My supply of spell scrolls was running low, but staring at my ink and brush pen set and a stack of pencil-trace scripture paper, waiting to be completed, all I wanted to do was curl up in a fetal position and cry. Not necessarily in that order.
The smell of wood varnish crept a trail up my nose as I tried to press my face against the desk. My room, now that I thought about, had absolutely no personality. My reading material was kept in our basement where it was dry, cool and dark so the old scrolls could be preserved. The only movies I had were old Japanese ones that dealt with their own version of the supernatural, and instead of centrefolds, I had one scroll painting of the kuji-in: the nine hand seals that called upon your own powers as well as the power of the gods. Each seal represented a syllable of meaning and each had its own mantra, which was also written on the scroll.
I had nothing but all the teachings and training of Onmyoudo to represent myself. I was always the Kanda Onmyouji. I had nothing besides my name and title to represent myself. Who was I? Was my entire purpose in life just to be an Onmyouji or was I just doing what was expected of me?
Apparently, an identity crisis felt a lot like the beginnings of a panic attack.
“Subaru!” Hajime called up. “Mail for you!”
His face was grim when I came down and even before I saw the crisp, brown file envelope I knew what it was. The address was neatly typed in flowing Japanese script, my name was underlined twice, and it was closed with the red candle wax seal of the Underground Assembly.
The letter was short and sweet. I was to take care of this assignment tonight. The client’s name and contacts were included, as well as the fee. Hajime sat on the couch, pretending to read the newspaper while I folded up the letter.
“Are you taking it?” He knew what the letter meant. It was late nights and coming home ripped up or bleeding or both and sleeping-in in the mornings.
He didn’t say anything else, but it was a heavy, implication-filled silence.
“I’ll be back as soon as I can.” Just because I was going through something didn’t mean there weren’t still responsibilities to take.
“We’ll be here,” He muttered.
I went to my closet first and dug out my Onmyouji outfit. It was dark blue to blend into the night and designed after the kariginu fashion in the Heian era, a robe with a stiff, round collar that fastened closed in the right side of the neck with a frog and huge, billowing sleeves with inner pockets. The sleeves were attached to the upper back for a few inches and gaping open at the top. I wore a robe underneath and used a belt to tie it close so it hung to mid-thigh. I wore a sashinuki – a kind of hakama pants that ballooned over the leg with the fabric fastening down the calves. The last part came with thick two-toed socks and plastic-soled sandals. Surveying my ‘hidden’ cache of weapons, I slipped daggers inside the pockets of my sleeves, the spells, charms, and amulets went into my belt attaché and I tucked a few paper Shiki’s inside my robe.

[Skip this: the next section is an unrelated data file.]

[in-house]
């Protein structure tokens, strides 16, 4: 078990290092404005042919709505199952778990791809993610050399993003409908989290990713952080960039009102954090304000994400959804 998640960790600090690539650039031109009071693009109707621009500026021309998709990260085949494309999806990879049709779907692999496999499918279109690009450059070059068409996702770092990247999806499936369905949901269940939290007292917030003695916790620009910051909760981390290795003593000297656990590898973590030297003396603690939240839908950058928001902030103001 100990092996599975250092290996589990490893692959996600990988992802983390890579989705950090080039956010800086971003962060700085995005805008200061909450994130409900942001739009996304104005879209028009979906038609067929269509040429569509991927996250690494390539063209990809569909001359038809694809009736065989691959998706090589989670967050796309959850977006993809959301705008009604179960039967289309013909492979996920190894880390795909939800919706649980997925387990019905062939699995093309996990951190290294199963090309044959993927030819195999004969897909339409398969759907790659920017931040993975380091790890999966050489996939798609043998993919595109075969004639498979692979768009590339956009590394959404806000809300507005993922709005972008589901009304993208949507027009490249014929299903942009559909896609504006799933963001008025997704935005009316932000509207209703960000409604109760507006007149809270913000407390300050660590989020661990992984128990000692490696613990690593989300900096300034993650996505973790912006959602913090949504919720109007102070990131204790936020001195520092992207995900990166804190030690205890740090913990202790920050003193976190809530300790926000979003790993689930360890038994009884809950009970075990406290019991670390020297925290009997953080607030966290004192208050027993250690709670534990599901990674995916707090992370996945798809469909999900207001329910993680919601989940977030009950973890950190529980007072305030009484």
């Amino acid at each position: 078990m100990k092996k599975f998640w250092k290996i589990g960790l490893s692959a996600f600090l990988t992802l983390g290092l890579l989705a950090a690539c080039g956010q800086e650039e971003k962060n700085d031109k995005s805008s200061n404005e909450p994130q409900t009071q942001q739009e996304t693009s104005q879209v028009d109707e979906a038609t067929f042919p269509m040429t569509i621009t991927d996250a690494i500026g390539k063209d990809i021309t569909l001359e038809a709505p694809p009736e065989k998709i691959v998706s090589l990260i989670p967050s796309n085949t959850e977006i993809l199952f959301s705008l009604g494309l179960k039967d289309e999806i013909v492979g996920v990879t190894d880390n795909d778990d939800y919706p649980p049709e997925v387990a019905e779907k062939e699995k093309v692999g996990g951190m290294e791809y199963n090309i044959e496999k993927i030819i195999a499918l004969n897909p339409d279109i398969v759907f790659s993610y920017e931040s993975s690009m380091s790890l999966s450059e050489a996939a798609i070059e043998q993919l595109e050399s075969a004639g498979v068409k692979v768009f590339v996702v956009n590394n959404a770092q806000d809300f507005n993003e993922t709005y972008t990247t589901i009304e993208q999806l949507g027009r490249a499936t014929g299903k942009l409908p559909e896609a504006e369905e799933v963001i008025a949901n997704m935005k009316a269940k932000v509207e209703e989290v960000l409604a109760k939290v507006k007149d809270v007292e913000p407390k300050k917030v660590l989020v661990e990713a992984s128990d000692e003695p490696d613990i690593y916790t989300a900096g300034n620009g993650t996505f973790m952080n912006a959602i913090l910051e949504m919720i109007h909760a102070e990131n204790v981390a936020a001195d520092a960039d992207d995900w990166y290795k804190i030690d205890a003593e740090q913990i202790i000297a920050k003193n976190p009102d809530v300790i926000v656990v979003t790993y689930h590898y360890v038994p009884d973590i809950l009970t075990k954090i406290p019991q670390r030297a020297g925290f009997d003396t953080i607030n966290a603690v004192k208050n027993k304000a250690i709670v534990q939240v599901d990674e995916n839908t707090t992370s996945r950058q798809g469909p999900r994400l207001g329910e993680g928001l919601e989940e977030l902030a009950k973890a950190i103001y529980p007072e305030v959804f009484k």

The outfit made me feel archaic, like I was stepping way back in time when there were still oxen-pulled carriages and high-class women had to talk through shades so men wouldn’t see their faces. It had been passed down the Kanda’s for generations, altered over the years to suit the fashion of the times. When it came to me, I added pockets.
The clothes were only as comfortable as habit could form and I wouldn’t normally wear them – like I didn’t get enough weird looks already – but appearance was everything. I was fifteen, and looked it. The last time I’d gone to a client in my regular clothes it had taken an hour and a personal phone call from the Underground Assembly for the clients to let me into the house.
I had yet to hit any kind of growth spurt despite constant reassurances from my brothers that it was right there, just around the corner, swear to god.
Liars. But with this outfit, I looked authentic. Or crazy.